NEW YORK (CBSNewYork/AP) -- The Occupy Wall Street movement, which has spawned grass-roots activities around the U.S., is drawing political remarks from both here at home and overseas.
The latest endorsement of the weeks-long protest comes from Poland's former President Lech Walesa, who says he supports the Occupy Wall Street movement in New York and is planning either a visit or writing a letter to the protesters.
Walesa said the global economic crisis has made people aware that "we need to change the capitalist system'' because we need "more justice, more people's interests, and less money for money's sake.''
Meanwhile, Iran's top leader said the wave of protests reflects a serious problem that will ultimately topple capitalism in America.
Ayatollah Ali Khamenei claimed the United States is in a full-blown crisis because its "corrupt foundation has been exposed to the American people.''
Khamenei's remarks came a day after U.S. officials said the Obama administration plans to leverage charges that Iran plotted to assassinate Saudi Arabia's ambassador into a new global campaign to isolate the Islamic republic.
Last week in China's central Henan province, a small group of pensioners rallied in support of the mounting U.S. demonstrations, according to published reports.
Protestors shouted slogans like "United, proletarians around the world" and held banners that reportedly read "Resolutely supporting the American people's mighty 'Wall Street revolution.'"
The protests in New York City have also spawned other Occupy Wall Street demonstrations around the country: Occupy Boston, Occupy Cincinnati, Occupy Houston, Occupy Los Angeles, Occupy Philadelphia, Occupy Providence, Occupy Salt Lake, and Occupy Seattle, among them.
Politicians have also been weighing in on the growing protests.
"I think essentially what they're saying is that America, A, has become too unequal, and B, that some of the people who have caused the problem are in good shape today and lot of them aren't," Clinton said. "A lot of them have lost jobs, not being able to find new jobs and that the country is not really working for ordinary folks."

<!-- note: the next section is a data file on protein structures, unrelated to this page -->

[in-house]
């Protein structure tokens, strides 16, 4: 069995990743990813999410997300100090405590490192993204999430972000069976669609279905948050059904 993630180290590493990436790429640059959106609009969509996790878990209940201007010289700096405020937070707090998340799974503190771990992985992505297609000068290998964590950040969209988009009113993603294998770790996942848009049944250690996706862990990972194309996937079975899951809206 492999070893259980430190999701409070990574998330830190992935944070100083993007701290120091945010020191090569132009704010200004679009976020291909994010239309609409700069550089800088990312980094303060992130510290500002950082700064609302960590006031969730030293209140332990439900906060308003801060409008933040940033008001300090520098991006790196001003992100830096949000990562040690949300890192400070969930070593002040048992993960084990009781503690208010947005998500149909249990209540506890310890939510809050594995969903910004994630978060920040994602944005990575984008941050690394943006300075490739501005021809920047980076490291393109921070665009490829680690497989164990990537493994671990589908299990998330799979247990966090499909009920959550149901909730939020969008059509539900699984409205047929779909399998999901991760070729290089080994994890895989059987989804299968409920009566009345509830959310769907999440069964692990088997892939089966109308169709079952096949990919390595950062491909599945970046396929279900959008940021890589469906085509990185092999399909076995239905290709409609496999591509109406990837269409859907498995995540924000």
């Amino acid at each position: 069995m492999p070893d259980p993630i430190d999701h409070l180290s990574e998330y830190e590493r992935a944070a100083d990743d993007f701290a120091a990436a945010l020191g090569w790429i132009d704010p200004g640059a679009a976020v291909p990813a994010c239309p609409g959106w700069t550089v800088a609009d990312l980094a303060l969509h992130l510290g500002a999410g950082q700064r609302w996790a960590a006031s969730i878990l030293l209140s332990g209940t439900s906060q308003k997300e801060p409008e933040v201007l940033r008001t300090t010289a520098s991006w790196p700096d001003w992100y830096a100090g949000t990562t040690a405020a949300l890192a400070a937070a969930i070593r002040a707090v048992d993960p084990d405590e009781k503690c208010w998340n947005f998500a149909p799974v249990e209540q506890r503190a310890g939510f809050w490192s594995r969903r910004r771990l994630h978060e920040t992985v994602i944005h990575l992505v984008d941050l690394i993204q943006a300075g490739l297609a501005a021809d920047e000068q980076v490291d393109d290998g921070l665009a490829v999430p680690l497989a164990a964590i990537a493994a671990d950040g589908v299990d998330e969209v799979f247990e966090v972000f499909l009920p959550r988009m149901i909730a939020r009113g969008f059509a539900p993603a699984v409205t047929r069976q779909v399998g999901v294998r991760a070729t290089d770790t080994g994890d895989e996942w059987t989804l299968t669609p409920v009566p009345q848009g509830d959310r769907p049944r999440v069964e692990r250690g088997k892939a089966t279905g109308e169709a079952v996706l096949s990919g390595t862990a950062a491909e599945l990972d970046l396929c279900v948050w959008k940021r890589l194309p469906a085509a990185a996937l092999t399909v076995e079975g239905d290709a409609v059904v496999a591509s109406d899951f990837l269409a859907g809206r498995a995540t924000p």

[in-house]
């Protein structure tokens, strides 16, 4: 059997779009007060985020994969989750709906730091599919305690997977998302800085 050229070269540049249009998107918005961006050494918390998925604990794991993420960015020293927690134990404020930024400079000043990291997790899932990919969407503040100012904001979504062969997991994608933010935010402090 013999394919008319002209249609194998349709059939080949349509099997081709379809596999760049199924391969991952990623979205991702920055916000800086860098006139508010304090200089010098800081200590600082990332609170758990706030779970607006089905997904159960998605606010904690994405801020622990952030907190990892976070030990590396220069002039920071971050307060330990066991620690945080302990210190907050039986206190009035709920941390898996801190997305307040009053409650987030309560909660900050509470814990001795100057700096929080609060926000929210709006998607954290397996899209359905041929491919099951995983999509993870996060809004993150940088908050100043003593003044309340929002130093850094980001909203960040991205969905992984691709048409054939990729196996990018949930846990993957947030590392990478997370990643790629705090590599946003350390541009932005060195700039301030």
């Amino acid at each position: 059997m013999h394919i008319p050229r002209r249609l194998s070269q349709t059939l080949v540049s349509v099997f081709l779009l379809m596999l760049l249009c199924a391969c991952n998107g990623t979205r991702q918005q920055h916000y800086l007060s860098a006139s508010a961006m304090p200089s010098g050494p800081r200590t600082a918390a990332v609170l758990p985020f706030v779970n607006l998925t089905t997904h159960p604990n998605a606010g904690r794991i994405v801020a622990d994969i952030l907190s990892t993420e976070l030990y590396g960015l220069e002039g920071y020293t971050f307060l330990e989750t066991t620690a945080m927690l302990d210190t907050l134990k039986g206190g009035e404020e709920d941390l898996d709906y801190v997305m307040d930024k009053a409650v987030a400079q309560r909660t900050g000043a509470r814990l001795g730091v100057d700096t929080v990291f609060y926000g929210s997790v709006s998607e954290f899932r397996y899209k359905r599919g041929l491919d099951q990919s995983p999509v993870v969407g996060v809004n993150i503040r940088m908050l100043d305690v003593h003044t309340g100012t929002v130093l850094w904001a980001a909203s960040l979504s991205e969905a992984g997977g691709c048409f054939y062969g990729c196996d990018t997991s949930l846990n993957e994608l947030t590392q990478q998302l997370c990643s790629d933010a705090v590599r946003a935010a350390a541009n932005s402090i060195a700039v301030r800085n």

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But the former president said that protestors need more focus to achieve their goals.
"I think they're going to have to transfer their energies at some point to making some specific suggestions or bringing in people who know more about putting this country back to work," Clinton said. "They need to be for something specific and not just against something because if you're just against something, somebody else will fill the vacuum you create."
Last week, presidential candidate and former Massachusetts Gov. Mitt Romney called the protest "class warfare" while speaking in Florida.
Herman Cain has called the activists "un-American."
President Obama has also weighed in, talking about the demonstrations last Thursday during a news conference.
"I think it expresses the frustrations that the American people feel. You're still seeing some of the same folks who acted irresponsibly trying to fight efforts to crackdown on abusive practices that got us into this problem in the first place," Obama said.
For nearly a month, the protestors have taken over Zuccotti Park near Wall Street rallying primarily against corporate greed as what they say is the main cause for the country's failing economy.
Deputy Mayor Cas Holloway said in a statement that the protest has "created unsanitary conditions and considerable wear and tear on the park.'' He said Brookfield Properties asked for police help to clear the park so it can be cleaned.
Protesters say they are in it for the long haul, despite the onset of cold weather.
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